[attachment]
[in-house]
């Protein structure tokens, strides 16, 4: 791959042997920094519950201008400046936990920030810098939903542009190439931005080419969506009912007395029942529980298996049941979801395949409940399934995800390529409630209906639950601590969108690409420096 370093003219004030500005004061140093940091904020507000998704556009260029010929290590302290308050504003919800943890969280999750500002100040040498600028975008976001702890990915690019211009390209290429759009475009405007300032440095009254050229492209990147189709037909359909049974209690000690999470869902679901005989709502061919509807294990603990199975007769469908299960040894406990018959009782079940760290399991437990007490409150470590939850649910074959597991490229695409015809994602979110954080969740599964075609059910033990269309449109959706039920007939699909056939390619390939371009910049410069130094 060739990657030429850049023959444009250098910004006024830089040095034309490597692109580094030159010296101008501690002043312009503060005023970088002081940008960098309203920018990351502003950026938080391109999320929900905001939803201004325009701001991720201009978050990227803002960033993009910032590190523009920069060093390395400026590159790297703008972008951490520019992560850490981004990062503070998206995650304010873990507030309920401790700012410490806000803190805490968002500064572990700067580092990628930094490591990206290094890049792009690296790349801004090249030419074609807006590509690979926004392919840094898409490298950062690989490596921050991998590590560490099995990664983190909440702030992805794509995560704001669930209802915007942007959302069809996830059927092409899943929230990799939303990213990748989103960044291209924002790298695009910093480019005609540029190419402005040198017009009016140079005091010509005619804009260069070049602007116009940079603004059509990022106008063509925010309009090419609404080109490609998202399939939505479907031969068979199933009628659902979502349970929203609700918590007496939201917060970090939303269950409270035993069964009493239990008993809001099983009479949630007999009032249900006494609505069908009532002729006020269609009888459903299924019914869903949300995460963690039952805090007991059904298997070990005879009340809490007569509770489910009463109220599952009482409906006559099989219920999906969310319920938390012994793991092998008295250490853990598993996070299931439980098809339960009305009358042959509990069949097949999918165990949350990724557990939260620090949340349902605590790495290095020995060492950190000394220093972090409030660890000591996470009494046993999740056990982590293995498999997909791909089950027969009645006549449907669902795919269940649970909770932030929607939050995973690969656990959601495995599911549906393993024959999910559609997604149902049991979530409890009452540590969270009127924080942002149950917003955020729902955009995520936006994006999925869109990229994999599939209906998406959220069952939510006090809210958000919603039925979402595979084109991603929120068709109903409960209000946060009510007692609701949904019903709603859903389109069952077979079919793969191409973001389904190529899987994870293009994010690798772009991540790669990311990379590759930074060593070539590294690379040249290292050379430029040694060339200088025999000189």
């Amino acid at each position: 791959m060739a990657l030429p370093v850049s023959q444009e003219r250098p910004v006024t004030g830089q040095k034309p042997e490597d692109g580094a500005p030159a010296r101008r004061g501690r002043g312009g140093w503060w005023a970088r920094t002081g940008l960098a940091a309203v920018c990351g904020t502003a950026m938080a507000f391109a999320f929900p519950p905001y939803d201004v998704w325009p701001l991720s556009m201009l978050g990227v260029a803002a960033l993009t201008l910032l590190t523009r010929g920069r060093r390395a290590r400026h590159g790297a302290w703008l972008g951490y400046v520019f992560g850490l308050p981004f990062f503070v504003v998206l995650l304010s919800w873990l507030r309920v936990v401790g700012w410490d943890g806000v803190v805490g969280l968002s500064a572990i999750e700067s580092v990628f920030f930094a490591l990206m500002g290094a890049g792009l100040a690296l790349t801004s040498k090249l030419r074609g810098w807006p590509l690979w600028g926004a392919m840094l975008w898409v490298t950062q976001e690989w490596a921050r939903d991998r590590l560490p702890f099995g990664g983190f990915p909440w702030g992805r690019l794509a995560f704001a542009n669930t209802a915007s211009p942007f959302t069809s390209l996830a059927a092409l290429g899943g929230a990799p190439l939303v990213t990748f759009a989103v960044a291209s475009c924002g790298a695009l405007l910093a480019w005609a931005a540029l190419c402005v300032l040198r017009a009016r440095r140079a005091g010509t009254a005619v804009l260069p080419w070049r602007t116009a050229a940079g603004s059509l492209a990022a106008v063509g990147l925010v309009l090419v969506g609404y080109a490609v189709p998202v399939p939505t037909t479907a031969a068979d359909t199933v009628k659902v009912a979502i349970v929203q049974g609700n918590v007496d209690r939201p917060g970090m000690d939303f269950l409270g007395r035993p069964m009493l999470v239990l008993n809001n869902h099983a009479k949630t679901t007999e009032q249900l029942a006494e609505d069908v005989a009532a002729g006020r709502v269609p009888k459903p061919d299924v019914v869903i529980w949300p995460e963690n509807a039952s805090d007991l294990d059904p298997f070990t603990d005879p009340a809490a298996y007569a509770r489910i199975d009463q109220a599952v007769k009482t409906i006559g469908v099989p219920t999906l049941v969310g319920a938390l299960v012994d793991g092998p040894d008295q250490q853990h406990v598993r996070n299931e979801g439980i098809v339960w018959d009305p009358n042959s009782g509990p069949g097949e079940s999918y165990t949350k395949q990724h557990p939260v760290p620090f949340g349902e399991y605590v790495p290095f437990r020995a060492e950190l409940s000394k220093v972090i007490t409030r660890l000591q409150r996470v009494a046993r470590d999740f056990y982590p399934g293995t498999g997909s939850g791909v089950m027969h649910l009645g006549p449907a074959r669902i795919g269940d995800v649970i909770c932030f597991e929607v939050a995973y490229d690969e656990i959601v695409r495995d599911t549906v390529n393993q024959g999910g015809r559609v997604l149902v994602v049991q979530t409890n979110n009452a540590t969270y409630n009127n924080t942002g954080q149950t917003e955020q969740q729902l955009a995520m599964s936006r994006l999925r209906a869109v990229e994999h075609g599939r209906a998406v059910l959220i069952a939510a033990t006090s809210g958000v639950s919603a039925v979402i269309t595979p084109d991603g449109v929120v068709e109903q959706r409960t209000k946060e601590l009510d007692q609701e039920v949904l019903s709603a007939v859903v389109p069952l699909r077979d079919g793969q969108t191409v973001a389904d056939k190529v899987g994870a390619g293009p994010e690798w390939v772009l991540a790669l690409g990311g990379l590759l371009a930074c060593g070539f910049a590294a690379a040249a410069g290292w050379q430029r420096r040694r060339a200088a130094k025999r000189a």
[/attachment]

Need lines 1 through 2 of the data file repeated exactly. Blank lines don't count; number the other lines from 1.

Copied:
[in-house]
């Protein structure tokens, strides 16, 4: 791959042997920094519950201008400046936990920030810098939903542009190439931005080419969506009912007395029942529980298996049941979801395949409940399934995800390529409630209906639950601590969108690409420096 370093003219004030500005004061140093940091904020507000998704556009260029010929290590302290308050504003919800943890969280999750500002100040040498600028975008976001702890990915690019211009390209290429759009475009405007300032440095009254050229492209990147189709037909359909049974209690000690999470869902679901005989709502061919509807294990603990199975007769469908299960040894406990018959009782079940760290399991437990007490409150470590939850649910074959597991490229695409015809994602979110954080969740599964075609059910033990269309449109959706039920007939699909056939390619390939371009910049410069130094 060739990657030429850049023959444009250098910004006024830089040095034309490597692109580094030159010296101008501690002043312009503060005023970088002081940008960098309203920018990351502003950026938080391109999320929900905001939803201004325009701001991720201009978050990227803002960033993009910032590190523009920069060093390395400026590159790297703008972008951490520019992560850490981004990062503070998206995650304010873990507030309920401790700012410490806000803190805490968002500064572990700067580092990628930094490591990206290094890049792009690296790349801004090249030419074609807006590509690979926004392919840094898409490298950062690989490596921050991998590590560490099995990664983190909440702030992805794509995560704001669930209802915007942007959302069809996830059927092409899943929230990799939303990213990748989103960044291209924002790298695009910093480019005609540029190419402005040198017009009016140079005091010509005619804009260069070049602007116009940079603004059509990022106008063509925010309009090419609404080109490609998202399939939505479907031969068979199933009628659902979502349970929203609700918590007496939201917060970090939303269950409270035993069964009493239990008993809001099983009479949630007999009032249900006494609505069908009532002729006020269609009888459903299924019914869903949300995460963690039952805090007991059904298997070990005879009340809490007569509770489910009463109220599952009482409906006559099989219920999906969310319920938390012994793991092998008295250490853990598993996070299931439980098809339960009305009358042959509990069949097949999918165990949350990724557990939260620090949340349902605590790495290095020995060492950190000394220093972090409030660890000591996470009494046993999740056990982590293995498999997909791909089950027969009645006549449907669902795919269940649970909770932030929607939050995973690969656990959601495995599911549906393993024959999910559609997604149902049991979530409890009452540590969270009127924080942002149950917003955020729902955009995520936006994006999925869109990229994999599939209906998406959220069952939510006090809210958000919603039925979402595979084109991603929120068709109903409960209000946060009510007692609701949904019903709603859903389109069952077979079919793969191409973001389904190529899987994870293009994010690798772009991540790669990311990379590759930074060593070539590294690379040249290292050379430029040694060339200088025999000189």